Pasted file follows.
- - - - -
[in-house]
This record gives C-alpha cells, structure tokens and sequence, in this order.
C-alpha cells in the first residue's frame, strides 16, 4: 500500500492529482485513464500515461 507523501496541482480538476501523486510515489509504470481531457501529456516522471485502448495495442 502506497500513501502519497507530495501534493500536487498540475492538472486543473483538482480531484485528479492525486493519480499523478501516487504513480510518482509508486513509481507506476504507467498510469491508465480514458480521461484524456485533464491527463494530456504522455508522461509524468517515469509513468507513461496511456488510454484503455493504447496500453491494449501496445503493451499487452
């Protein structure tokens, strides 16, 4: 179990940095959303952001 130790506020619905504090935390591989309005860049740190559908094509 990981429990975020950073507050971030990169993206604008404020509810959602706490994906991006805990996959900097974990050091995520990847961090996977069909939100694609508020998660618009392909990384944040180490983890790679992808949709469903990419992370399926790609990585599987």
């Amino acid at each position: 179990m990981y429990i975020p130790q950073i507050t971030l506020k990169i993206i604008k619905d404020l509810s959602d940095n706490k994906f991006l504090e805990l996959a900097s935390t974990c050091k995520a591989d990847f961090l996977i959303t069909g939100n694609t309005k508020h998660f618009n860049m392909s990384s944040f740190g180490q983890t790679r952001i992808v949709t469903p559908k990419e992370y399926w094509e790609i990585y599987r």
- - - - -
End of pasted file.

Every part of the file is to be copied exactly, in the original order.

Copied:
[in-house]
This record gives C-alpha cells, structure tokens and sequence, in this order.
C-alpha cells in the first residue's frame, strides 16, 4: 500500500492529482485513464500515461 507523501496541482480538476501523486510515489509504470481531457501529456516522471485502448495495442 502506497500513501502519497507530495501534493500536487498540475492538472486543473483538482480531484485528479492525486493519480499523478501516487504513480510518482509508486513509481507506476504507467498510469491508465480514458480521461484524456485533464491527463494530456504522455508522461509524468517515469509513468507513461496511456488510454484503455493504447496500453491494449501496445503493451499487452
């Protein structure tokens, strides 16, 4: 179990940095959303952001 130790506020619905504090935390591989309005860049740190559908094509 990981429990975020950073507050971030990169993206604008404020509810959602706490994906991006805990996959900097974990050091995520990847961090996977069909939100694609508020998660618009392909990384944040180490983890790679992808949709469903990419992370399926790609990585599987």
């Amino acid at each position: 179990m990981y429990i975020p130790q950073i507050t971030l506020k990169i993206i604008k619905d404020l509810s959602d940095n706490k994906f991006l504090e805990l996959a900097s935390t974990c050091k995520a591989d990847f961090l996977i959303t069909g939100n694609t309005k508020h998660f618009n860049m392909s990384s944040f740190g180490q983890t790679r952001i992808v949709t469903p559908k990419e992370y399926w094509e790609i990585y599987r």